By Jeannie Peng Mansyur

If you’ve noticed a new mace at San Jacinto College commencement ceremonies, Jeffrey McGee is the man behind the design.

The department chair of fine arts at San Jacinto College grew up in a small town east of Buffalo, New York, having started his art career working in an art gallery in graduate school. He has since worked in Kansas City as a docent for the Arabia Steamboat Museum and served as a studio assistant for the renowned national history sculptor Gary Staab. He began teaching art full time at San Jacinto College in 2011.

McGee holds an associate degree in computer animation from the Art Institute of Pittsburg, a bachelor’s degree in studio art from Edinboro University of Pennsylvania and a master’s degree in metalsmithing from the University of Kansas.

What inspired you to pursue art?

Art is in my family. I have several cousins who are involved in the arts in some way, so my generation in particular was always encouraged to pursue the things we loved to do. When I as a kid, I read comic books and watched a lot of animation. I especially loved Chuck Jones’ Looney Tunes, Bill Watterson’s Calvin & Hobbes and the comic artist Alex Ross.

What inspires you to teach art?

I love promoting problem solving in the academic setting. I find that it is the best preparation for anyone’s chosen career, no matter the discipline. Art is the best vehicle for this in that there can be multiple solutions to a single problem. I always stress to my students to believe in their instincts and opinions, but be able to back them up through practice and study.

What was your inspiration for the mace?

Its design was inspired by San Jacinto College. It represents the effect we have on the students, employees and community members we serve.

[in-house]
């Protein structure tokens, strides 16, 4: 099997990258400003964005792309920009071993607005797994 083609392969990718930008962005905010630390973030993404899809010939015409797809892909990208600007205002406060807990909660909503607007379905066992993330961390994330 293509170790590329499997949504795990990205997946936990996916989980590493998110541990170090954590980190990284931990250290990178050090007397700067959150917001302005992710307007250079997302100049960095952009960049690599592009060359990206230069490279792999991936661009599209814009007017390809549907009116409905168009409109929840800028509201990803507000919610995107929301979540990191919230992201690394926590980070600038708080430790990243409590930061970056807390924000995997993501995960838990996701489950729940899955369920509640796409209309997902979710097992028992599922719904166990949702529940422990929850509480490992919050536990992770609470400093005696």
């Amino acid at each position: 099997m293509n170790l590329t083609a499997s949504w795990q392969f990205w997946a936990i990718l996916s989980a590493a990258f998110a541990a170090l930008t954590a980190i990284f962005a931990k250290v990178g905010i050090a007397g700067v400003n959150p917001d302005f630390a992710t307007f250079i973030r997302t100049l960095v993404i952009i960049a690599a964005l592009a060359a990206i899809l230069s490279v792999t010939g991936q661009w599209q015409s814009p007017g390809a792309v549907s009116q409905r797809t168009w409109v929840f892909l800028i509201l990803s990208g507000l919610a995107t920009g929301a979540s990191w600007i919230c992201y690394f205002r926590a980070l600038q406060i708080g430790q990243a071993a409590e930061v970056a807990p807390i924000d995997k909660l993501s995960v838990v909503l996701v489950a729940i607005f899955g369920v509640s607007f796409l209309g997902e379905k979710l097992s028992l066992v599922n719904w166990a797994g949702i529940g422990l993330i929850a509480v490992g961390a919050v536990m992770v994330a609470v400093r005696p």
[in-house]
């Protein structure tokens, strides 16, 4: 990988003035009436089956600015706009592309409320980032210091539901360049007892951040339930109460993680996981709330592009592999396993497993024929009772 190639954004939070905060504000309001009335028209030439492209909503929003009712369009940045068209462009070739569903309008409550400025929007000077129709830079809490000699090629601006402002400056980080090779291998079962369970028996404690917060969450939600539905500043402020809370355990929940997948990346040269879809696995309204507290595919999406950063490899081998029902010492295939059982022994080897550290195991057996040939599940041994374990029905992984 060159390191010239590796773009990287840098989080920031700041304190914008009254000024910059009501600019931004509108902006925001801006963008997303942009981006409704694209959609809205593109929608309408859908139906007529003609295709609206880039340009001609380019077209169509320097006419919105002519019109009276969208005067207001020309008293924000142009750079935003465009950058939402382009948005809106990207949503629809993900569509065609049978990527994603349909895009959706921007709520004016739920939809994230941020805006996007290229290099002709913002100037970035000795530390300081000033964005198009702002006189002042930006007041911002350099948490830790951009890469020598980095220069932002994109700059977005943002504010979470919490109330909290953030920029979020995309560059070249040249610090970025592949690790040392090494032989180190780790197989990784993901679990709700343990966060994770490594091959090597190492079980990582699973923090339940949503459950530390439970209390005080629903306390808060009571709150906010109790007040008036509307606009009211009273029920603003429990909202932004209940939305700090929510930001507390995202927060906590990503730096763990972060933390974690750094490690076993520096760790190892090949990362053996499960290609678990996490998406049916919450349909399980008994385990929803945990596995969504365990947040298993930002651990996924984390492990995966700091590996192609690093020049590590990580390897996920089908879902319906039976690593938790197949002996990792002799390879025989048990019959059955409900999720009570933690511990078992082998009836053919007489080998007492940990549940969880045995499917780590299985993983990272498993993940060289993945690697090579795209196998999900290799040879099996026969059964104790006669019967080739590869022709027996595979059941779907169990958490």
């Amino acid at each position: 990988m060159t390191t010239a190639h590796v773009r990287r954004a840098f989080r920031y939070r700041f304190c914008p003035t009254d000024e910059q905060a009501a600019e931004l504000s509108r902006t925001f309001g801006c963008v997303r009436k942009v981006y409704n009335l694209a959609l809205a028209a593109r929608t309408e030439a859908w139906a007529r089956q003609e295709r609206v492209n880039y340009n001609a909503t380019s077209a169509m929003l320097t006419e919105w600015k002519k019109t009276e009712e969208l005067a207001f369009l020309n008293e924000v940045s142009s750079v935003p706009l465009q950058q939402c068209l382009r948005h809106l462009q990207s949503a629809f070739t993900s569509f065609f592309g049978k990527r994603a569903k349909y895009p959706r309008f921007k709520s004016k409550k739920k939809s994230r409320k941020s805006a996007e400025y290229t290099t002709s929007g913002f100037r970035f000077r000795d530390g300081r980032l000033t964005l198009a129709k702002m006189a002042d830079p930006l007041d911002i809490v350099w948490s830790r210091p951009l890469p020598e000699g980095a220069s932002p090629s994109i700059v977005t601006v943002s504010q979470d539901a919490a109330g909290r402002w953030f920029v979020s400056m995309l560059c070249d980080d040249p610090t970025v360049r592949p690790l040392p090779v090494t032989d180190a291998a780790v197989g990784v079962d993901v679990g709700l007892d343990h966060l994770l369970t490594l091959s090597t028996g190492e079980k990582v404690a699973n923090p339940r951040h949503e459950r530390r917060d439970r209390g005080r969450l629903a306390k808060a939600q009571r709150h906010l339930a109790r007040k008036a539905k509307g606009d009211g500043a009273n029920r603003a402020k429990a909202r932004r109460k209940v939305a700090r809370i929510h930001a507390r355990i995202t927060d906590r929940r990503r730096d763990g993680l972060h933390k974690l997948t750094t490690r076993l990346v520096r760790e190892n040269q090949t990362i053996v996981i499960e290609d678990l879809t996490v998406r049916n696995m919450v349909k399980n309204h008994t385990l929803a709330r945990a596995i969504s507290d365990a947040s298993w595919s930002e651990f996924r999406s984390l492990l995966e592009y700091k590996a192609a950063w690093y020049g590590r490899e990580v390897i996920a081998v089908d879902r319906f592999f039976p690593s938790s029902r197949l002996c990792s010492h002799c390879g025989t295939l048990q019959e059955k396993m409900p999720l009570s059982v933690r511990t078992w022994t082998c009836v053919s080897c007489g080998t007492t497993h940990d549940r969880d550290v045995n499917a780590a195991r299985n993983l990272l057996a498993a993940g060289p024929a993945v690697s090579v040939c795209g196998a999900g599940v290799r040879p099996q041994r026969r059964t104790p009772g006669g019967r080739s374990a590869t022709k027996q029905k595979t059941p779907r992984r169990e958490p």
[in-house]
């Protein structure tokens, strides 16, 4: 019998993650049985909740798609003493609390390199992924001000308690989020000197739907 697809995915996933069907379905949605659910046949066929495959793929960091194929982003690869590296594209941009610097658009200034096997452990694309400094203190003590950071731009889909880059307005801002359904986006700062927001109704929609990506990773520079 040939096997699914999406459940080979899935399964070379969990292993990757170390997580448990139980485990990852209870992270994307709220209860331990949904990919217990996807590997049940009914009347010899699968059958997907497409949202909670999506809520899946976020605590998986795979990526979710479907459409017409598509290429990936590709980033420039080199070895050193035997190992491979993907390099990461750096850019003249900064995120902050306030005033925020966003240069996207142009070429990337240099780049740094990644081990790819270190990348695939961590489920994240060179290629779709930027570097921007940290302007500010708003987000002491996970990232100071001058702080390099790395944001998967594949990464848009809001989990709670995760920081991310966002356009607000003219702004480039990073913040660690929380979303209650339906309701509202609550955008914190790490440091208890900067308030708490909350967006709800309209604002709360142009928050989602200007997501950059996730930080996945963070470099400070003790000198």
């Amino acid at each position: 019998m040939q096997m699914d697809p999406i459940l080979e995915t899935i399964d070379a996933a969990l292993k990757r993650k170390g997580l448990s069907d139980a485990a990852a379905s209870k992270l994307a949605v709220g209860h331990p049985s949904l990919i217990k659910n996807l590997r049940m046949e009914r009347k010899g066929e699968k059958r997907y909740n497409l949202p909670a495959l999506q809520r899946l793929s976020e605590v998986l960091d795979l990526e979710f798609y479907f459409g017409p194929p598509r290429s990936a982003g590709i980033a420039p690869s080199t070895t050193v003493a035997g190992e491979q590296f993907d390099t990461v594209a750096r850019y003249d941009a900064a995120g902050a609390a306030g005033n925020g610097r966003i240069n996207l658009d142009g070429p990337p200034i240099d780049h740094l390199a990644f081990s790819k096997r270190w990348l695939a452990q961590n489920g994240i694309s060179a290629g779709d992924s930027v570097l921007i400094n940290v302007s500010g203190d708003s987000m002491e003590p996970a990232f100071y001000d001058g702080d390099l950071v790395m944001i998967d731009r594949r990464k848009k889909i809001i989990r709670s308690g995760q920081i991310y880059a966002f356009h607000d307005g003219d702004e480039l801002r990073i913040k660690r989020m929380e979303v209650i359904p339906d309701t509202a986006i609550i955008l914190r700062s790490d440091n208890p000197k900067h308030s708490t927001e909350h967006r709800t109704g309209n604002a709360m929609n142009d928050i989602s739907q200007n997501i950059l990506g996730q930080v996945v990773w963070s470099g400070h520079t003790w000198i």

What materials did you use?

The handle is walnut, and the metal components are made from sterling silver, copper, and a brass alloy called NuGold. The stars were carved from wax by one of my former students Eden Lopez, and I then cast them in sterling silver. The rest of the metalwork was fabricated from sheet metal and wires.

What would you like people to know about the mace?

I’d like them to see themselves and our institution reflected in its design. It was created entirely by hand as an echo of the grit and determination it takes to make students successful in their chosen path.

In addition to serving as a professor, what other projects do you have throughout the area?

I focus on my job here at San Jacinto College primarily, but I have found time to create a few original pieces in the past few years that have been shown at invitational group exhibitions nationally.

What would you like for people to know about today’s art scene?

The art world can be difficult to break into, but the most important thing I could tell prospective art professionals would be to network. Get to know the people involved with galleries, exhibitions and studios. Houston in particular has a strong art scene if you put in the time and effort to be a part of it.